European governments Monday helped spark a record-shattering global market rally, pledging more than $2 trillion in taxpayer money in a coordinated strike to shore up the Continent’s banks as the Bush administration scrambled to rework its own $700 billion Wall Street rescue package.
The news electrified investors, with the Dow Jones index of industrial stocks gaining a stunning 936.42 points (11 percent) to 9,387.61, nearly doubling the previous record single-day point gain. The broader Standard & Poor’s 500 Index bounced back from the second-worst week in its history with an 11.6 percent rally that was its steepest daily gain since 1939.
All other major U.S. and foreign markets were up sharply after a week of record losses, while a leading international lending rate for banks - a key indicator of the depth of the credit crunch - fell slightly.
Germany’s leading stock index rose 11.4 percent, France’s bellwether index was up 11.2 percent, and Britain’s FTSE 100 was up 8.3 percent, despite the news that the government of Prime Minister Gordon Brown was paying out $63 billion to take effective control of the country’s three largest banks.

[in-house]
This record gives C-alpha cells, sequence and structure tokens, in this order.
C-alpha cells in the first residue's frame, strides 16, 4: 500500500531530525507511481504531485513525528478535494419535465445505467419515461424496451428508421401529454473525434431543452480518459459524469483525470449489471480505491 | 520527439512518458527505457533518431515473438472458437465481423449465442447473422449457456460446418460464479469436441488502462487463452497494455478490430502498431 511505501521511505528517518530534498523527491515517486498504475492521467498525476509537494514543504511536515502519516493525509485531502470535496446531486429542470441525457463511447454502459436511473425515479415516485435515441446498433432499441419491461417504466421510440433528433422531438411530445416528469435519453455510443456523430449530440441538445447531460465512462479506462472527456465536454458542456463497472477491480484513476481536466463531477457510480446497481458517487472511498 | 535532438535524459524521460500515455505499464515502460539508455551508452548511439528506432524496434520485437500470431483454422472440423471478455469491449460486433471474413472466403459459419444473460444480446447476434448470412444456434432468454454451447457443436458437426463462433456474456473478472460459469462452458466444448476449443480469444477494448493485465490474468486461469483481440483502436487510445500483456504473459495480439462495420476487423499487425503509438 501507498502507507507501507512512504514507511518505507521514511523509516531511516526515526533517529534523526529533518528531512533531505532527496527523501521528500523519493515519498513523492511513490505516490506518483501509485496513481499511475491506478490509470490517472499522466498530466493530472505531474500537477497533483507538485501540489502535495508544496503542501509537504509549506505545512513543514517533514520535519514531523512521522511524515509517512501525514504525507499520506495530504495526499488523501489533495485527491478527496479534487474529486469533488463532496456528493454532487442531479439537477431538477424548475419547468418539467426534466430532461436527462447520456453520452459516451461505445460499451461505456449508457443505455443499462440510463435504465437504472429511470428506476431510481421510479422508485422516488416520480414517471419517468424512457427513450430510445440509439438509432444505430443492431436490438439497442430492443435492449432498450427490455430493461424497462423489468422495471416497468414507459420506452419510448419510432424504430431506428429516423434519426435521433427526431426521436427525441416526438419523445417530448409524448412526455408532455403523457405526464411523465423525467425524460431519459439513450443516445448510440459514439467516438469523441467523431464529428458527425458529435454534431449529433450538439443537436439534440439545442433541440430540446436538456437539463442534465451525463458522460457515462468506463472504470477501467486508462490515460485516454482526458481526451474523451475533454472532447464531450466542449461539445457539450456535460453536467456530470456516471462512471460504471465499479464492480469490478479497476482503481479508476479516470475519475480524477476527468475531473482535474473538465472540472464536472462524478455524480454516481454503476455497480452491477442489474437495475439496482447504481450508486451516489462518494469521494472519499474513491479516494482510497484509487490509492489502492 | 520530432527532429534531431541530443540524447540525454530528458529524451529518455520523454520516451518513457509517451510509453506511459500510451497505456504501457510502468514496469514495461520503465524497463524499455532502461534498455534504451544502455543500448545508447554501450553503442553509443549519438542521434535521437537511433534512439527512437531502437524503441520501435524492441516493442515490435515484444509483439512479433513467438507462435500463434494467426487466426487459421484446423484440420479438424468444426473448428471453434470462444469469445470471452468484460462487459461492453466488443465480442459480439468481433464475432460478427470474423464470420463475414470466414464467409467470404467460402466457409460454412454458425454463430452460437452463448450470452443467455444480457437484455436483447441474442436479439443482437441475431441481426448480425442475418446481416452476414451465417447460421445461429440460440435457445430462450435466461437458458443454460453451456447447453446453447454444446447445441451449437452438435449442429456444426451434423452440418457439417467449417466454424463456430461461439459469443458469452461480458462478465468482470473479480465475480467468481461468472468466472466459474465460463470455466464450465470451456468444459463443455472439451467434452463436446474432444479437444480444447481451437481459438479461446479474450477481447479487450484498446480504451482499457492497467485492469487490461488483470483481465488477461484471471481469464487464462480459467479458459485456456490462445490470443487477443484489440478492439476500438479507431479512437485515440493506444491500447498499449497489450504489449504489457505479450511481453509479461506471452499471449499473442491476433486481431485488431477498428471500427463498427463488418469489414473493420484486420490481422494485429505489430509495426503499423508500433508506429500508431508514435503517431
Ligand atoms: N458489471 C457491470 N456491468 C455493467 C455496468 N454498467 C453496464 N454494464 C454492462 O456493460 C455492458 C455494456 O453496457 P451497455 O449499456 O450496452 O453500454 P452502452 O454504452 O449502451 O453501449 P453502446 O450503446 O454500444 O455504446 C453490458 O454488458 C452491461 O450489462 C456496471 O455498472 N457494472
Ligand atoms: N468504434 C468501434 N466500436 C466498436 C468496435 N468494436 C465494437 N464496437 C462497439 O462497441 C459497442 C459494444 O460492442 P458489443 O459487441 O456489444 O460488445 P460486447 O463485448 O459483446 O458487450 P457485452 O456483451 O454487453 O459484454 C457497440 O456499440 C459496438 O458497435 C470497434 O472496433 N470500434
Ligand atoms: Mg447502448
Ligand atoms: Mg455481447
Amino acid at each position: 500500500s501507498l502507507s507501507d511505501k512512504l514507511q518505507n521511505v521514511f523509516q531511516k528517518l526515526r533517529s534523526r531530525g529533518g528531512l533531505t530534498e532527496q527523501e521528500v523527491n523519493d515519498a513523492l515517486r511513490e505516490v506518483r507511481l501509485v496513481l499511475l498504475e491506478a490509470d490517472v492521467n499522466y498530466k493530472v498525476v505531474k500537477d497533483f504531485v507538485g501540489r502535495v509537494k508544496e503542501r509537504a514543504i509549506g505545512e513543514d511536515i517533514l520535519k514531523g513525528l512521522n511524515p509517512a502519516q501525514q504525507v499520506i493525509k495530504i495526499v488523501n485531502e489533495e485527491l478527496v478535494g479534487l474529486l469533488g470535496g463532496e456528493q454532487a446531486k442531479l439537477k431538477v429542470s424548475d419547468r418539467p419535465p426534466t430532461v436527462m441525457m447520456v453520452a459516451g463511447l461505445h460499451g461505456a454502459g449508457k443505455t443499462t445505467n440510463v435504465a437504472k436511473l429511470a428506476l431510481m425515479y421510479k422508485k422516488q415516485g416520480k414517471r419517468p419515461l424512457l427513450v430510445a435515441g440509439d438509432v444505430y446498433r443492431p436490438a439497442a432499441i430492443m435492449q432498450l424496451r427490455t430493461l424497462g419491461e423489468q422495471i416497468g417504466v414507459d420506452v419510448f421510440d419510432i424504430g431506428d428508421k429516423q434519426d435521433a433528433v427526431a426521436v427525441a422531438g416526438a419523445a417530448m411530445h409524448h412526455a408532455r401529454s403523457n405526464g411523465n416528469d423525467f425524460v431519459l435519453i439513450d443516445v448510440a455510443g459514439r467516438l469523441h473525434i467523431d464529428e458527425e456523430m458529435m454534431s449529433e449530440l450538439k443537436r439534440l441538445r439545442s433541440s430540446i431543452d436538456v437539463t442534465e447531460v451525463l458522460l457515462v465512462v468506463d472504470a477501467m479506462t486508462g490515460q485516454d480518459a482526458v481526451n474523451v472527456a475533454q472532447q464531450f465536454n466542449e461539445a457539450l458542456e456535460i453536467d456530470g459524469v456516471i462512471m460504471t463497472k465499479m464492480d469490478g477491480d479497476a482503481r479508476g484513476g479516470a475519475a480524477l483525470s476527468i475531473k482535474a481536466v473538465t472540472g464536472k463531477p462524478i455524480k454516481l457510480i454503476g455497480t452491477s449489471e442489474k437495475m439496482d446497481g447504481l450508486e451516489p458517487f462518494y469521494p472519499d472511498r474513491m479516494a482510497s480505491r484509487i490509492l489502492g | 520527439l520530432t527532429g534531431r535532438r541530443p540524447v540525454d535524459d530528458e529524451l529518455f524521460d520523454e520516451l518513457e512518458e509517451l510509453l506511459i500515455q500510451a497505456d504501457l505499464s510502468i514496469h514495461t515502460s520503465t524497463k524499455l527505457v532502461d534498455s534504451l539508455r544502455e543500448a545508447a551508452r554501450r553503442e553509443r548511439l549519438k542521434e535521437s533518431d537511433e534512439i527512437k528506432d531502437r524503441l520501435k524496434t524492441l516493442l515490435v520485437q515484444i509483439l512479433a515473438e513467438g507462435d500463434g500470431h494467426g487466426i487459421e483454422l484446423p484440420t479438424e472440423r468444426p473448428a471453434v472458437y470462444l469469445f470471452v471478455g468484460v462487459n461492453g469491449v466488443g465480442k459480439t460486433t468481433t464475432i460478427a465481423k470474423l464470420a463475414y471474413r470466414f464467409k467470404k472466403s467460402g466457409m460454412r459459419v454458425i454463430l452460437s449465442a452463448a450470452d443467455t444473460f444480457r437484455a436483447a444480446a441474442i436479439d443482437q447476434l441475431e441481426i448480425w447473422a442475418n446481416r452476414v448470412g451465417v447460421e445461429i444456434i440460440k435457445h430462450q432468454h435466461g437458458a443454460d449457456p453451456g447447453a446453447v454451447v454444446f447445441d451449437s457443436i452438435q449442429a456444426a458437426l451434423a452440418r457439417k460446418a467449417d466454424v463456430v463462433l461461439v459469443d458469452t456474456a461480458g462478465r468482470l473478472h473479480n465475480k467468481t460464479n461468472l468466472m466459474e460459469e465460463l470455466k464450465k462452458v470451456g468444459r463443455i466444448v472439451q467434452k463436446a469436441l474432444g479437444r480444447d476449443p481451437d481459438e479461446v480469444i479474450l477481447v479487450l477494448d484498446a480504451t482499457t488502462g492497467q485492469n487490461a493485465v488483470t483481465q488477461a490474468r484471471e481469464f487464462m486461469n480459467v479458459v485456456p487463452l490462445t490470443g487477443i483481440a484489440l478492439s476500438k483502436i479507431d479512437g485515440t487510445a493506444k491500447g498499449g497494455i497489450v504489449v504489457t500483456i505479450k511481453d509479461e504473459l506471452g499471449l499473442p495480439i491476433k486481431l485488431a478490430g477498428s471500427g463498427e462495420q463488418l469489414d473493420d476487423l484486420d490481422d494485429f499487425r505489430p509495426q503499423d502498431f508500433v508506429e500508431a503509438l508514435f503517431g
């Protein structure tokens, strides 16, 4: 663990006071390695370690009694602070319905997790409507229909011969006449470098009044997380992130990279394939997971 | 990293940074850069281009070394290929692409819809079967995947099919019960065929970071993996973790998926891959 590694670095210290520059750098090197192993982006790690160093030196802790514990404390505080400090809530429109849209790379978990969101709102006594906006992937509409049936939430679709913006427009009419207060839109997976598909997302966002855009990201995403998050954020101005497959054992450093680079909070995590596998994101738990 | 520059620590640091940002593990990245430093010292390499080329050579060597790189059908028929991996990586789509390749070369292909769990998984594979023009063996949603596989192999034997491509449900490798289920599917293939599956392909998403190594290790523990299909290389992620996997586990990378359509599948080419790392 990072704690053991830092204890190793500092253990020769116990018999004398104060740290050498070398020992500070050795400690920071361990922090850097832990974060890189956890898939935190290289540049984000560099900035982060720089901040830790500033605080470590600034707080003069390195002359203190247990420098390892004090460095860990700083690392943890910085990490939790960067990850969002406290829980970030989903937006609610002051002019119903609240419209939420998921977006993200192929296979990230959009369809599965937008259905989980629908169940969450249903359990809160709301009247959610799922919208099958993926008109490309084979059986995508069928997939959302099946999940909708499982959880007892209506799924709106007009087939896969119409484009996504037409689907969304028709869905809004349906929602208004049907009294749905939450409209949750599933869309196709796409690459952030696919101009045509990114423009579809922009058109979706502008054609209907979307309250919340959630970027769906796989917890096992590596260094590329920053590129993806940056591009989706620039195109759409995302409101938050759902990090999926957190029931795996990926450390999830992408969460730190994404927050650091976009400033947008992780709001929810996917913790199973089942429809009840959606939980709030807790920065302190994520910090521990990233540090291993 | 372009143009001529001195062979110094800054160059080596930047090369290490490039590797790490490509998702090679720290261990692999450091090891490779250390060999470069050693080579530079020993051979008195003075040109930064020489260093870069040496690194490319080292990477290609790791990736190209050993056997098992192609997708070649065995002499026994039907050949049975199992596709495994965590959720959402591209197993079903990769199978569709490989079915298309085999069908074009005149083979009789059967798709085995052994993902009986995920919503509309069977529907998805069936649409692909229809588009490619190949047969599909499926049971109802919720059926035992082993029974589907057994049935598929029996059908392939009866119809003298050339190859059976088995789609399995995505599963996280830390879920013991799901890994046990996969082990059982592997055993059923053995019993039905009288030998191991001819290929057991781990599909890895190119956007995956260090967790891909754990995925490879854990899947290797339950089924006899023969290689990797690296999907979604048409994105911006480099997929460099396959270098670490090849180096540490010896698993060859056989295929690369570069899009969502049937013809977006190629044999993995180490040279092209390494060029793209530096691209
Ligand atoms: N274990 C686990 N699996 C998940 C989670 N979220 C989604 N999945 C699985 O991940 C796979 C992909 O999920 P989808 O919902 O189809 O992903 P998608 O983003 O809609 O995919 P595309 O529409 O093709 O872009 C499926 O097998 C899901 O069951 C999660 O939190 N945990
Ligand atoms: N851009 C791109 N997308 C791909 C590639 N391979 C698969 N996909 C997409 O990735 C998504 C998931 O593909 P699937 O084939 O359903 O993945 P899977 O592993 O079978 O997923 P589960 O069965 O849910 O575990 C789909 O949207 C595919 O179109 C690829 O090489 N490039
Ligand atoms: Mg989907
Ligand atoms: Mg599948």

Britain, Germany, France, the Netherlands, Spain, Portugal and Austria pledged a combined $2.3 trillion in taxpayer money to buy shares in teetering banks and guarantee interbank loans that have dried up in the global credit freeze. The total pledge is more than three times the $700 billion Congress authorized to address the American financial crisis.
“United Europe has pledged more than the United States,” said French President Nicolas Sarkozy, who hosted a summit of European leaders in Paris Sunday to prepare the strike.
The increase continued as the Asian markets opened on Tuesday. Japan’s Nikkei stock index surged 13.04 percent by the lunch break Tuesday, one of its biggest ever rises, Agence France-Presse reported. Hong Kong share prices opened 5.1 percent higher on Tuesday, while Philippine share prices opened 7.34 percent higher. Australian shares leapt more than 5 percent by noon Tuesday, the news agency reported.